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Composting Excellence with Samuel Mensah #WeAreSafisana

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21/12/2023
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6 min read

About a year ago, we have started a recycling pilot project in Kumasi, together with Clean Team Ghana and the Kumasi Metropolitan Assembly. Kumasi is one of the largest metropolitan cities located in Ghana's, Ashanti region. Here we treat local food waste and fecal waste from households supplied by Clean Team, to produce our premium organic fertilizer, Asase Gyefo. In this week’s #WeAreSafisana episode, meet Samuel Kwado Mensah Bewakwa (30), the Quality Control Officer at Safisana’s Kumasi plant.

Your educational background is in environmental engineering. Did you always want to become an engineer?

“My love for Engineering started when I was in my second year in the Senior High School. As a kid, I grew up with my grandmother in Togo. I had a rough life growing up, so I never thought of going to school even beyond 6th grade. To think of becoming an engineer was never really a dream to come.  But my grandmother was so determined to see me through school to the highest level. After returning to Ghana in 2008 I started my studies in Environmental Engineering at the University of Energy and Natural Resources in Sunyani, the capital town of the Bono Region in central Ghana. This year in March, I pursued my master’s degree in Environmental Resources Management at Kumasi Nkrumah Unversity of Science and Technology in Kumasi. Funnily enough, when I was younger I always wanted to move to Japan and become a manufacturing car engineer. Obviously, now I do something completely different, yet I am still in the engineering field with my current job.”

Samuel supervising the bagging of the organic fertilizer at the Kumasi plant.

How did you end up at Safisana?

"Actually my very first job was with the competitor, at the Kumasi Composting and Researching Plant (KCARP), a recycling company focusing on waste treatment. I spent two years in various roles related to waste management and compost. But when I saw an advert from Safisana about the pilot project, I decided to apply for the role. Their commitment to sustainability and environmentally friendly aligns with my values. For example, Safisana partners with Clean Team Ghana, a toilet installment company in Ghana. Fecal waste from the toilets, which would otherwise be dumped at landfills, is now safely collected and converted into organic fertilizer by Safisana through this partnership. Whereas at my previous job, the focus was not on sustainability but merely on big amounts of waste treatment for profit. Initially hired on a 5-month contract for the Kumasi Pilot, I emphasized my passion for waste treatment, vowing to ensure the pilot's success. And here we are, one year later, still in business."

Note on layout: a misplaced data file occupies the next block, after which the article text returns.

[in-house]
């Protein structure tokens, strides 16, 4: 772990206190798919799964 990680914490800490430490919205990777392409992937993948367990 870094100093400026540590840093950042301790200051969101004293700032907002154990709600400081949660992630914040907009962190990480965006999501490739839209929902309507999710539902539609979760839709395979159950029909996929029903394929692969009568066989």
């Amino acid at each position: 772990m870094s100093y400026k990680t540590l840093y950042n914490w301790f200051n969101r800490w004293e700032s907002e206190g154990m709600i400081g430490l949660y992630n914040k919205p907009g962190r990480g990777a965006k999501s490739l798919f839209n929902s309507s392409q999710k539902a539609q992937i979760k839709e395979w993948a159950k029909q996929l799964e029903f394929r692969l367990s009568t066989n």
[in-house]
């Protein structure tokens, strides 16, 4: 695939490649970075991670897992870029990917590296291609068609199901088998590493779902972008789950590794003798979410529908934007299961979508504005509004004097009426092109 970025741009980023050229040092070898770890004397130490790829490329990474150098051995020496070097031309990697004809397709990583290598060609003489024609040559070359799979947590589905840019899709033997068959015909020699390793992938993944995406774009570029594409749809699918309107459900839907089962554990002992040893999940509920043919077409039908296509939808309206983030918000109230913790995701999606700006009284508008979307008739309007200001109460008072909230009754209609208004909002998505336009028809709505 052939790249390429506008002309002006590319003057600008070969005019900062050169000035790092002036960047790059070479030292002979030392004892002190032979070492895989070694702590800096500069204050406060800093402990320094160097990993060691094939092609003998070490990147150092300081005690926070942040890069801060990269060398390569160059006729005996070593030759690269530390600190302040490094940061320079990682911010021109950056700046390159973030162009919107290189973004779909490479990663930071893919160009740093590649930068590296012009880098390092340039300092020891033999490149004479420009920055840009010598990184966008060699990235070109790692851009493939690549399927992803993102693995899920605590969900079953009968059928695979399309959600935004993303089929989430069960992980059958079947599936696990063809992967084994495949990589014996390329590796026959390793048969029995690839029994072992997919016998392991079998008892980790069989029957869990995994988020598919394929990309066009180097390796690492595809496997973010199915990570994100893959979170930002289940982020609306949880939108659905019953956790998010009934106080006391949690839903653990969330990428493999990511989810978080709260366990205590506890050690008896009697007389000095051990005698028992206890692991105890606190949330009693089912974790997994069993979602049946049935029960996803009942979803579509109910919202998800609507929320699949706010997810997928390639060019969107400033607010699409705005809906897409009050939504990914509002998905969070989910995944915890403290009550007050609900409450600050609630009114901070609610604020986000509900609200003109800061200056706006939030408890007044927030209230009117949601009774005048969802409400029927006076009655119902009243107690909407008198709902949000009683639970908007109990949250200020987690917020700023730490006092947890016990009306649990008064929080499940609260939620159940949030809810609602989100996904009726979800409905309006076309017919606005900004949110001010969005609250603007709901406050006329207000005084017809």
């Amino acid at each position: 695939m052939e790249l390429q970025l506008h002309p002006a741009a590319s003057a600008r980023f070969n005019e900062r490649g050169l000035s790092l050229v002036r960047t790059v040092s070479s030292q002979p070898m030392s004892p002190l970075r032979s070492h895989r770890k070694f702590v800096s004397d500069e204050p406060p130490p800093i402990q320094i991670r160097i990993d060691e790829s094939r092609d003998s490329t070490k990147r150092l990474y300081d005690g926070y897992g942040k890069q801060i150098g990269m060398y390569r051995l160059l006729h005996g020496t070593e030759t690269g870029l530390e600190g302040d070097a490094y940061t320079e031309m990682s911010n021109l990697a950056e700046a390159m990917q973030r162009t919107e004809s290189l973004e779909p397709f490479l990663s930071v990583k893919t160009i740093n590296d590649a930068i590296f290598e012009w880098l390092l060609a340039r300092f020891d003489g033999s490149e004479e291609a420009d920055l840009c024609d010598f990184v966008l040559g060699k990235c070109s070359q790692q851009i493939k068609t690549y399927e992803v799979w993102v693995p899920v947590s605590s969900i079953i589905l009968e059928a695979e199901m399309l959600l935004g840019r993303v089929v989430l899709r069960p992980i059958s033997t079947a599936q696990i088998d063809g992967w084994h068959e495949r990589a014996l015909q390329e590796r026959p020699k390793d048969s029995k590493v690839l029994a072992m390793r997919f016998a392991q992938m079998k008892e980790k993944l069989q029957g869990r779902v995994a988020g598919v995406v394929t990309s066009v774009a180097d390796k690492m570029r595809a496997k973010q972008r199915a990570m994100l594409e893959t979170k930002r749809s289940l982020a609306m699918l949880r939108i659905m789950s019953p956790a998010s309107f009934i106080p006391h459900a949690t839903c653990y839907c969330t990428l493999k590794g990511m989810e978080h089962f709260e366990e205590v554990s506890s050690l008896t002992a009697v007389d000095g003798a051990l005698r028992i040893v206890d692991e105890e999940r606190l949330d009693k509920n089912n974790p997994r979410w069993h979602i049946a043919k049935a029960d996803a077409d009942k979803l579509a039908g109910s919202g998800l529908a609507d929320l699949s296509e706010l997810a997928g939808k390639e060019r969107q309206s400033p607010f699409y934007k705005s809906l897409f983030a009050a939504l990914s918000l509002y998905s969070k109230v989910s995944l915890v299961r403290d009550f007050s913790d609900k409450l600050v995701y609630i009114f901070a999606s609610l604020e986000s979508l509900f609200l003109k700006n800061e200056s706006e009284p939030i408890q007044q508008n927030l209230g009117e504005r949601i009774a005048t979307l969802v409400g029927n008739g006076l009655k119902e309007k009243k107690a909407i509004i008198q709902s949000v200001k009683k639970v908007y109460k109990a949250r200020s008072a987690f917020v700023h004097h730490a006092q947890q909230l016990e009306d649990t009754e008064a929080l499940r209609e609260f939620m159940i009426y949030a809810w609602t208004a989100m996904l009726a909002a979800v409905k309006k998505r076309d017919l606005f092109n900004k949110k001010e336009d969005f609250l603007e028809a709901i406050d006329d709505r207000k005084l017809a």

Tell us about your role as a Quality Control Officer?

“The composting plant is located nera the Oti Landfill In Kumasi. Here, we have a team of 17 people, 9 in the composting team and 5 members of the waste sourcing team. In my role as a Quality Control Officer, I undertake various responsibilities to ensure the efficiency and quality of waste management processes. This includes overseeing the quality of the waste received to ensure it meets established standards. Further, I am also involved in maintaining health and environmental safety at the site, along with ensuring equipment is properly maintained. Additionally, I play a crucial role in ensuring the high quality of our compost. On a typical workday, I lead the team, remind them of our safety procedures and divide them into smaller teams to work on the field. It is very important that I stay on the field to ensure productivity and efficiency. The current compost production is 3,000 bags per month. After completing the initial 5-month pilot phase of the project, we are now looking for ways to scale the operations.”